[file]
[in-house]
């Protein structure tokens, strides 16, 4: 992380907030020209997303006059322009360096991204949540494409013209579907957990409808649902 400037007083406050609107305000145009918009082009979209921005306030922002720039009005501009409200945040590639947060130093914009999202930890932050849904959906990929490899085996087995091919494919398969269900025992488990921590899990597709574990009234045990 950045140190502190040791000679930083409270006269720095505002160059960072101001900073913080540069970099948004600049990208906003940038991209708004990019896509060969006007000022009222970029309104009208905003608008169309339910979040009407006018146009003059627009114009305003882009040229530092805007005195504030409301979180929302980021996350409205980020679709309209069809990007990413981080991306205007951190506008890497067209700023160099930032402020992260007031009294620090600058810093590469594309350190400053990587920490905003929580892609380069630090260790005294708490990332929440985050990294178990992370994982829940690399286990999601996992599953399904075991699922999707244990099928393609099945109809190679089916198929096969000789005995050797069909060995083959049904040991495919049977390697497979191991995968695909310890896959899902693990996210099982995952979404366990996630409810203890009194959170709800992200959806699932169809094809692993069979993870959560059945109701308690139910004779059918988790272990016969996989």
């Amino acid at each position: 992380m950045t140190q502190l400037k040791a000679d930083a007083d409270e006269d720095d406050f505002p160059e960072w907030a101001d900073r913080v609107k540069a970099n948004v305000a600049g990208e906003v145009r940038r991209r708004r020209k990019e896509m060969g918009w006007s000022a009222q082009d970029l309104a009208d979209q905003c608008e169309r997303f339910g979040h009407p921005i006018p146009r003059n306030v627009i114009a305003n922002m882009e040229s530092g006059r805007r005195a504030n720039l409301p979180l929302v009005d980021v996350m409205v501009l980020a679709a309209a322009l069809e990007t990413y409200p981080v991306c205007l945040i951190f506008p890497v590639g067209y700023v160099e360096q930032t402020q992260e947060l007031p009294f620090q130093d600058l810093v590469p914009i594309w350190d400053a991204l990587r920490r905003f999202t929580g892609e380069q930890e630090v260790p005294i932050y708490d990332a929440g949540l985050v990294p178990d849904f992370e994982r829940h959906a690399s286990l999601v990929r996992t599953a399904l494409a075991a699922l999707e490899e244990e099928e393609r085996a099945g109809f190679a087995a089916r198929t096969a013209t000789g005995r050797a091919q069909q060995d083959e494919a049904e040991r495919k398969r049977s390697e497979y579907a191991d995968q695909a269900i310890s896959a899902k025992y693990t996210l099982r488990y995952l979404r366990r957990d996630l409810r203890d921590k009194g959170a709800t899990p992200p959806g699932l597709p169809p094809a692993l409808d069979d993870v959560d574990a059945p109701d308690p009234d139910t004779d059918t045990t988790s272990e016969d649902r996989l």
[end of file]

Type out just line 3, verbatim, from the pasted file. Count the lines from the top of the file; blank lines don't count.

């Amino acid at each position: 992380m950045t140190q502190l400037k040791a000679d930083a007083d409270e006269d720095d406050f505002p160059e960072w907030a101001d900073r913080v609107k540069a970099n948004v305000a600049g990208e906003v145009r940038r991209r708004r020209k990019e896509m060969g918009w006007s000022a009222q082009d970029l309104a009208d979209q905003c608008e169309r997303f339910g979040h009407p921005i006018p146009r003059n306030v627009i114009a305003n922002m882009e040229s530092g006059r805007r005195a504030n720039l409301p979180l929302v009005d980021v996350m409205v501009l980020a679709a309209a322009l069809e990007t990413y409200p981080v991306c205007l945040i951190f506008p890497v590639g067209y700023v160099e360096q930032t402020q992260e947060l007031p009294f620090q130093d600058l810093v590469p914009i594309w350190d400053a991204l990587r920490r905003f999202t929580g892609e380069q930890e630090v260790p005294i932050y708490d990332a929440g949540l985050v990294p178990d849904f992370e994982r829940h959906a690399s286990l999601v990929r996992t599953a399904l494409a075991a699922l999707e490899e244990e099928e393609r085996a099945g109809f190679a087995a089916r198929t096969a013209t000789g005995r050797a091919q069909q060995d083959e494919a049904e040991r495919k398969r049977s390697e497979y579907a191991d995968q695909a269900i310890s896959a899902k025992y693990t996210l099982r488990y995952l979404r366990r957990d996630l409810r203890d921590k009194g959170a709800t899990p992200p959806g699932l597709p169809p094809a692993l409808d069979d993870v959560d574990a059945p109701d308690p009234d139910t004779d059918t045990t988790s272990e016969d649902r996989l």